Baltimore, MD

What I Learned After Running Four Marathons

Ryan Fan
Photo by Miguel A. Amutio on Unsplash

As of last weekend, I have run four marathons in my life. Actually, I have attempted to run five, but I dropped out of the 2020 virtual Boston Marathon (no surprise — I was very unprepared for it).

In all four marathons, I have finished in what most people would consider decent times. My first marathon was the fastest when I ran a 2:40 in Savannah, Georgia. The next two became progressively slower when I ran 2:52 in Albany, Georgia, and 3:09 in the 2019 Baltimore Marathon.

However, this past marathon was the best marathon I’ve run. I ran a 2:45:56 marathon in Baltimore, which is significantly hillier and a difficult course. I also did it on a hot and humid day for marathon conditions, and I feel like the only trajectory is up from here.

Luckily, I feel like I’ve learned some wisdom from my four marathons and all the preparation that went into them. Here are some of the lessons that apply not only to running but to life:

If it’s hard for you, it’s hard for everyone else

Everyone running a marathon and everyone you train with is a human being. They’re not robots. They’re not machines. If you’re ascending an incredibly steep hill and your legs are burning, the chances are everyone’s legs are burning and they’re having trouble breathing on the same hill, too.

I’m not saying every runner is the exact same. I’m not a strong uphill runner. I’m a strong downhill runner, and people usually pass me up hills.

The message I want to convey, however, is to run your own race, your own workout, and dictate your own run instead of letting what you think you’re supposed to do. Don’t let where someone else is dictate where you think you should be. Let people pass you if they’re feeling better and you don’t think you should go with them.

Again, no one out there is superhuman. Someone breathing really heavily and going all out at the beginning of the race is probably not someone who’s going to win. This always happens at the beginning of marathons — someone will try to be on live TV in the front, but big, sudden surges will always catch up to them.

During marathon training, it’s always better to feel like you have more in the tank and feel like you’re holding back than to feel like you’re going all out. Unless it’s the last quarter mile of the race, the 26.2 mile, 42 kilometer race is very, very long.

Acquaint yourself with what marathon pace feels like — for you. There’s a term in runner circles called “marathon effort,” and if you feel like you cannot maintain that effort for 26.2 miles, it’s too fast. Don’t go by what time you want to hit or where you think you should be — marathon effort is dictated by how you feel and where you are.

I have better running and racing instincts than any other time in my life. I am lucky to have gotten to this point, but it took me way too long to learn my lesson at points. It’s hard to explain, but over time you will be less critical of yourself for not being where you think you should be — holding back and saving energy is critical to making it through the whole marathon and not making it any harder than it needs to be.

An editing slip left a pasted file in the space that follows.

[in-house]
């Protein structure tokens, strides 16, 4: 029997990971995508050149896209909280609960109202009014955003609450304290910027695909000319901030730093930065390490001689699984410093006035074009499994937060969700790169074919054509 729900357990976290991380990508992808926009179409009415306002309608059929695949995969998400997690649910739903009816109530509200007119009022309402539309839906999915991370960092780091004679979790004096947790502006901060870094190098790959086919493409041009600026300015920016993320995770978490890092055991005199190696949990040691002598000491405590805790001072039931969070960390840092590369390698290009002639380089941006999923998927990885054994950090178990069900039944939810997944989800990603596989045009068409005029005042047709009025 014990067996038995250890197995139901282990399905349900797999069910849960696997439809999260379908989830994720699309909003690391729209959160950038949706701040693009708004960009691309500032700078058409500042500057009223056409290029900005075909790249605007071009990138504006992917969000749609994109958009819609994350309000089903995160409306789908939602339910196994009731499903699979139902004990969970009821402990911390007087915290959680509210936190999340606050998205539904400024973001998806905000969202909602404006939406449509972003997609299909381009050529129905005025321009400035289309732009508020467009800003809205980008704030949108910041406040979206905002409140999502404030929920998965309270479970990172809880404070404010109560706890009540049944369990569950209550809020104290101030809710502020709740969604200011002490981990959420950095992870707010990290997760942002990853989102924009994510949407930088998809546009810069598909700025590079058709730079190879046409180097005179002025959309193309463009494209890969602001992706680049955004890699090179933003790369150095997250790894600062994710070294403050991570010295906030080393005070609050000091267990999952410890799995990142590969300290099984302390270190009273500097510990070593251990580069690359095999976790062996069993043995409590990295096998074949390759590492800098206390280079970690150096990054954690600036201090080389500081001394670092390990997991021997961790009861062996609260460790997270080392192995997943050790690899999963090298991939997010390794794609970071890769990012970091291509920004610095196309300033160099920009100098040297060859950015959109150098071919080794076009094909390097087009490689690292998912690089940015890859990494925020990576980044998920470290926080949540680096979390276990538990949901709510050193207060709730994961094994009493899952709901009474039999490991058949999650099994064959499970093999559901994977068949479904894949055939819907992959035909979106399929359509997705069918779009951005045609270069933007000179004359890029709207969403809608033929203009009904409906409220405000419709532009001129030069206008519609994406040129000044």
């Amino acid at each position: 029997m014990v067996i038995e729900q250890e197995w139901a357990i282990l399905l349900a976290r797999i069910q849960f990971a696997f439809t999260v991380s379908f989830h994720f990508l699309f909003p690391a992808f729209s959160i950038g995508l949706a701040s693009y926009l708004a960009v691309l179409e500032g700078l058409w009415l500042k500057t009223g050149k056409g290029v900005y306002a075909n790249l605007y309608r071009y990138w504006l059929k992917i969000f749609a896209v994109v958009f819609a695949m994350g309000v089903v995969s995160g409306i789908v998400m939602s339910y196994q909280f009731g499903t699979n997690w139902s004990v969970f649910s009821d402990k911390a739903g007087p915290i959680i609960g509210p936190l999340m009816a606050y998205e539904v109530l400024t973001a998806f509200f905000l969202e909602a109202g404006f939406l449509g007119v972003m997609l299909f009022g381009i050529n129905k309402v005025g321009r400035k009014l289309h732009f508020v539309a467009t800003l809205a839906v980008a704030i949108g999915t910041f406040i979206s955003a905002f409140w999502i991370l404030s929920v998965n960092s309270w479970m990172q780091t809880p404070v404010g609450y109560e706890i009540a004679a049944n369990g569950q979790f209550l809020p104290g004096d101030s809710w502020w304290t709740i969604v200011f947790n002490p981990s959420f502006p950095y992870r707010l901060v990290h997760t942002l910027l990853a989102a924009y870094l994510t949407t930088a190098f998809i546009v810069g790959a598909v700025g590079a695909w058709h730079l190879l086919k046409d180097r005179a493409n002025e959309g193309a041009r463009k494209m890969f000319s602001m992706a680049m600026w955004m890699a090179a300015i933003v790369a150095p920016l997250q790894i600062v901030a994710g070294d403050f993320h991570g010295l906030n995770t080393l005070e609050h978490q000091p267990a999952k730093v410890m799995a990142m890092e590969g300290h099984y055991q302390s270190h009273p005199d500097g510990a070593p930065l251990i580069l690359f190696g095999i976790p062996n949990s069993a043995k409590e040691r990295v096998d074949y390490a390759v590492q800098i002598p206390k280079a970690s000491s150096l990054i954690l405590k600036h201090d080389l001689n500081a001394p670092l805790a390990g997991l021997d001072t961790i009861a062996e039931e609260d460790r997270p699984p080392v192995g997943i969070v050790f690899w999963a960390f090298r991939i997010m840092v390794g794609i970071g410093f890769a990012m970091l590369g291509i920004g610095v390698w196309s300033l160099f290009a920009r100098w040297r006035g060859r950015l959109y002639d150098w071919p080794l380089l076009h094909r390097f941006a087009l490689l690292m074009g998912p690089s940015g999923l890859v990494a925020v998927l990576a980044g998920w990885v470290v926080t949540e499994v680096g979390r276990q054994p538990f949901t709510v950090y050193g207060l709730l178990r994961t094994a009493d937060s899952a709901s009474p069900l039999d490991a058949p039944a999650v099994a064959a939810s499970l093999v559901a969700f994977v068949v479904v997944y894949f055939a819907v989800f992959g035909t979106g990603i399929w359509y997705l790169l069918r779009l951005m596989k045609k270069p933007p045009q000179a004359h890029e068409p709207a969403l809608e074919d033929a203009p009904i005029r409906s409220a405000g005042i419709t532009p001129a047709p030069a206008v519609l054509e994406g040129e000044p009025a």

Generally, though, you’re not alone in how you feel — in anything. I keep this in mind when I take difficult standardized tests, most recently the LSAT. On difficult questions, I had to remind myself “if this is hard for me, it’s hard for everybody.” On chaotic days as a teacher, I have to remind myself “we’re all going through the same thing.”

Internalizing the fact that you’re not alone is helpful in any domain, not just running, because feeling like you’re the only person who’s not doing well, feeling like you’re the only person who’s struggling can be incredibly discouraging and isolating. Above all, it’s just not true — you’re not the only person struggling.

You are your preparation, and your preparation needs to be consistent

This might sound obvious, but preparation is extremely important for the marathon. If you step on the line for a marathon and you haven’t run in three months, it’s going to be one of the worst physical sensations of your life.

Anyway, it’s not just the running preparation that’s essential. It’s the sleep, diet, and hydration as well. Any run over 18 miles, for me, needs hydration and nutrition. I can’t do it without drinking water and taking a running gel.

Establish a running routine. What I mean is to find what works for you and stick with it. If eating a large pizza the night before a longer run and drinking a cup of coffee the morning of works, then do that the day of your race. I know someone who has pizza and beer the night before every big race and he’s one of the fastest people in my city. It’s not ideal, but he’s used to it, and it works for him.

Your preparation is essential to figure out what will give you the least resistance during the race and what won’t give you tremendous cramps and bathroom emergencies during the run. Nothing will ruin your race faster than having a bathroom emergency during a race and not having a porta-potty for several miles.

Do not do anything you normally wouldn’t do on race day. I repeat, do not do anything you would not normally do. Don’t experiment with different amounts of caffeine than you’re used to because that can spell bathroom emergencies and overexcitement at the start. Find what your bathroom routine is — I always need to use the bathroom before a much longer run or I’m in trouble.

Not only does it save a lot of time, but it guarantees a lot of comfort. These might sound like small logistical things, but the routine is essential.